Where are we now? The new next era nonprofit
3/9/16 / Karla Raines
I spent the other afternoon sitting around a large table chatting with professionals from across the sector about leadership, and the competencies that an effective leader will need in 2025. As we were chatting about today’s realities – and the social, political, technical and economic factors affecting nonprofits – it struck me that we’ve been here before. Or at least I have. Where’s that you may ask? Contemplating the “next era” of the sector.
While our social consciousness is slow to evolve and too slow to change (think social equity and gender identity) we are witnessing change in the form of driver-less cars, “smart” cities, neuroscience, and the record number of Americans not in the workforce. Those topics weren’t showing up on my Facebook feed five years ago. Back then we weren’t contemplating car-free micro-apartments in Denver either.
What else is on the nonprofit leader’s to-do list today? Six recurring topics with new twists.
- $ – Figure out what impact investing really is and whether or not we can do it. I know you are secretly wondering if this really is a game changer or simply a spin on the same old, same old. It’s a game changer.
- Inclusiveness – Learn how we can create inclusive and accessible organizations that welcome and engage diverse people. We can’t keep kicking this can down the road.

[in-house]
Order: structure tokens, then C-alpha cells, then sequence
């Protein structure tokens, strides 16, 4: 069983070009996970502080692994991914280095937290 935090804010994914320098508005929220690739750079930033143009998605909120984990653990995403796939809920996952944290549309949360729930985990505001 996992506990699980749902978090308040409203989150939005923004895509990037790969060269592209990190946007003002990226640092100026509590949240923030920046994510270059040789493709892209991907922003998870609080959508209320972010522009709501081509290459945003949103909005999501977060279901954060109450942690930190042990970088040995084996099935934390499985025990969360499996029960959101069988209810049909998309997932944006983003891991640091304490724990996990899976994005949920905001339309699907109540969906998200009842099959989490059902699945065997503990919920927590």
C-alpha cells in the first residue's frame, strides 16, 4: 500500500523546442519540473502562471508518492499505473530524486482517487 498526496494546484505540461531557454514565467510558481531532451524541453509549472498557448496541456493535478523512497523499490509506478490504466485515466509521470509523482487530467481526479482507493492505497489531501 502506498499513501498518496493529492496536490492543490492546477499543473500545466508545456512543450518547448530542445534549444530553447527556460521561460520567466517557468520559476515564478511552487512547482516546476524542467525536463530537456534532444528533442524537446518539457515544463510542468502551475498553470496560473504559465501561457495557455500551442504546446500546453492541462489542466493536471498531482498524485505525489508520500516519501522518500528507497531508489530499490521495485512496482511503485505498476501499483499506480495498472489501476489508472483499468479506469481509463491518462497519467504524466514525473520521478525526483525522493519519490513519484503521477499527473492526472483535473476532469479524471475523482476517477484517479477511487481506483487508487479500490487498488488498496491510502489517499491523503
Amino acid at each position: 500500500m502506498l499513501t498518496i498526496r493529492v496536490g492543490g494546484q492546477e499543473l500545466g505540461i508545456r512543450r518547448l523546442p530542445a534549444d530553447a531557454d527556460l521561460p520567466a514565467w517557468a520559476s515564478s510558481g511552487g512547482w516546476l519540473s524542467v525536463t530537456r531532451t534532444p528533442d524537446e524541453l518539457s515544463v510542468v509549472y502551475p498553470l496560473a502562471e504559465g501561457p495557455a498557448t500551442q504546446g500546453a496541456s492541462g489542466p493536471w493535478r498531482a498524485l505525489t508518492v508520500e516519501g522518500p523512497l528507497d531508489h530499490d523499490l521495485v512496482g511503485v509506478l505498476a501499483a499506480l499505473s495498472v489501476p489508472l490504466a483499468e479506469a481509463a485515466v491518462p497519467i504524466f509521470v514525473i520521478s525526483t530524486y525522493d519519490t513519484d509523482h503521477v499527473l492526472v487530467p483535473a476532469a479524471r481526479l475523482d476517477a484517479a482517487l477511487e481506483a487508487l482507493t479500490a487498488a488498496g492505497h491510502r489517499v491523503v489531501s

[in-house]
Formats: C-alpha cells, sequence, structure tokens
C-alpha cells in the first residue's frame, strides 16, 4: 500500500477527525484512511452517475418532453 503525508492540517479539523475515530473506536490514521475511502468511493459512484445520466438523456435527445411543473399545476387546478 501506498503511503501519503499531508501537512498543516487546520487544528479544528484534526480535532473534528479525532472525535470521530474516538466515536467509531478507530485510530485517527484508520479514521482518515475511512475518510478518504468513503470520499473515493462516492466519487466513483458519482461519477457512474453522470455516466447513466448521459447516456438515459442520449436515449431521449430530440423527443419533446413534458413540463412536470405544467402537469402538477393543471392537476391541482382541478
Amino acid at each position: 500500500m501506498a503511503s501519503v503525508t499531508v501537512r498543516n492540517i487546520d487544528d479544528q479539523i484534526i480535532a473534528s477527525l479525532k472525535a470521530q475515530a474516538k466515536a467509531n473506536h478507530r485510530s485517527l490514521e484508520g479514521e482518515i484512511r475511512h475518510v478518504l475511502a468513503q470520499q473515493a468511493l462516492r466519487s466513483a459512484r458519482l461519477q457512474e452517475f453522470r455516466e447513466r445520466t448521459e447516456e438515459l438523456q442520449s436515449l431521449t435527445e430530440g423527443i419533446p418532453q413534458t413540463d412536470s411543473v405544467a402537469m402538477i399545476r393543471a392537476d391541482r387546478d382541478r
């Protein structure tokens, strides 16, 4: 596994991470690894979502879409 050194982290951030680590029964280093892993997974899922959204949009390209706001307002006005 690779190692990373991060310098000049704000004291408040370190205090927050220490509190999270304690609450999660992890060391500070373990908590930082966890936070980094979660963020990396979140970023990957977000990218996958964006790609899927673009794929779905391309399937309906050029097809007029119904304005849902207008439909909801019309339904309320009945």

- Innovation – Explore the edges of our work, seeking new ideas from unexpected places leveraging tools like design thinking.
- Mission impact – Admit to ourselves that we don’t really understand our customers or how to positively impact their lives in a meaningful way and that we may need to toss out some of our favorites.
- Engagement – Realize that too often we treat people transactionally. We think of them in buckets – volunteers, Facebook followers, donors, etc. We haven’t optimized our business models to cultivate engagement. Check out my Synergistic Business ModelTM if you’d like to learn more about this all-to-often ignored cornerstone of the nonprofit business model.
- Sustainability – Fess up that our business models aren’t really sustainable and that we need thoughtful, committed and generous people to stand by us for the next few years while we invest in figuring things out – or, more bravely, exit the market and let someone new and fresh bring 2025 solutions to the marketplace.
There are no bright, defining lines between the sectors, only smudges that get fainter every time we step on them. Younger generations could care less about your tax status. They want to know you are authentic, relevant, impactful and efficient. They expect you to do good. Period. Gen Y and the boomers are learning from them.
What competencies will a nonprofit leader likely need in 2025? My list begins with “intelligence” and the courage to explore, experiment and collaborate. Higher education is looking at multi-disciplinary learning. Perhaps nonprofits need to consider busting their silo’ed approaches too.
What’s on your list?
2025 will be here before we know it. Are you ready?